Each year on September 30, we recognise the National Day for Truth and Reconciliation.

The day honours residential school survivors, kids who never made it home, and their families and communities. A crucial step in the healing process is public remembrance of the tragic and painful past and ongoing effects of residential schools.

This federally recognised holiday was established through changes to the law approved by Parliament.

The Meaning Behind The Visuals

The sun (the summer solstice), which serves as the focal point of the celebrations, is at the centre of the numerous visual components used to illustrate Indigenous traditions. The artwork on the right depicts the First Nations, Inuit, and Métis as well as the four elements of nature (earth, water, fire, and air). The rainbow-colored smoke that supports the entire image serves as a reminder of both Indigenous spirituality and the diversity of all First Nations, Inuit, and Métis communities and their inhabitants. It also serves as a symbol of inclu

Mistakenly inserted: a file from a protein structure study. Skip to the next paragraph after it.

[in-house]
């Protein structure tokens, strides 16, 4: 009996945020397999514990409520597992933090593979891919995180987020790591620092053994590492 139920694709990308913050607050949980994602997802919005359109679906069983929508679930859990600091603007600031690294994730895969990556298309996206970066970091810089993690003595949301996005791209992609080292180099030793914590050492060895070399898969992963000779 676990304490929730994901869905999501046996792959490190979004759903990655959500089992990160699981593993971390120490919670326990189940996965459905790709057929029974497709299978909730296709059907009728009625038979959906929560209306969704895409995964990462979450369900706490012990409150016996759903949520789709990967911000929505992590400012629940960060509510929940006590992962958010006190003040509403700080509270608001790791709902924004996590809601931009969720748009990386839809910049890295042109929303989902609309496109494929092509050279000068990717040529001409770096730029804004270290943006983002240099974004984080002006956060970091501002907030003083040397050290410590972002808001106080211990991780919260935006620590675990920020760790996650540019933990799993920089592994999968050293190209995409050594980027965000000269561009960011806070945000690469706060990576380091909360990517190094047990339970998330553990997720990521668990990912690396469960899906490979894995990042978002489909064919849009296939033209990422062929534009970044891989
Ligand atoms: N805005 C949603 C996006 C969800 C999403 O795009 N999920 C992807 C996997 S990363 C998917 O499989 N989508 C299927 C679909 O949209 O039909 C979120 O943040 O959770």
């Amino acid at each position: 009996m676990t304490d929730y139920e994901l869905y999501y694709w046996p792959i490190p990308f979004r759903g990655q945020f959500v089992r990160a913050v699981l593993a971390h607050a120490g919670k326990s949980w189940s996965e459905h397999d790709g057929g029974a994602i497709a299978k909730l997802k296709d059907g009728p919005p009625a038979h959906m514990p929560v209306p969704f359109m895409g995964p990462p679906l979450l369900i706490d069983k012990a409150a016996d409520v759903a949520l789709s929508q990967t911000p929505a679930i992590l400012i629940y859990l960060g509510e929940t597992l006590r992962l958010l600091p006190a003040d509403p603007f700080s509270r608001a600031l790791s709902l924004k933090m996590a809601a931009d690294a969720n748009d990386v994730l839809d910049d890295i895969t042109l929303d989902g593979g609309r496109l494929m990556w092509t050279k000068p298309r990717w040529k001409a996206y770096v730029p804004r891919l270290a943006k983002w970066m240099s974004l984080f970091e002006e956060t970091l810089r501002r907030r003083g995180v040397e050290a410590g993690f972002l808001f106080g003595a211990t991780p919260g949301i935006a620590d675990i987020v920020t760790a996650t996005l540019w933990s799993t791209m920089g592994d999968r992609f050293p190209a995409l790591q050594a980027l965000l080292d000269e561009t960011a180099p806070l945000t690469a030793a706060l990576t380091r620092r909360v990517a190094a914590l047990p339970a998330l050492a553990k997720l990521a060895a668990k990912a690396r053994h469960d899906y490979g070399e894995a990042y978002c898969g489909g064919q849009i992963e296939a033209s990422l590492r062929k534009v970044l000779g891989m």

Orange Shirt Day is a grassroots commemorative day organised by Indigenous people with the goal of promoting the idea that "Every Child Matters" and increasing awareness of the effects residential schools have had on individuals, families, and communities through multiple generations. The orange shirt represents the gradual erosion of Indigenous children's culture, freedom, and self-esteem through generations.

All Canadians are encouraged to wear orange on September 30 in remembrance of the numerous residential school survivors.

Source: canada.ca

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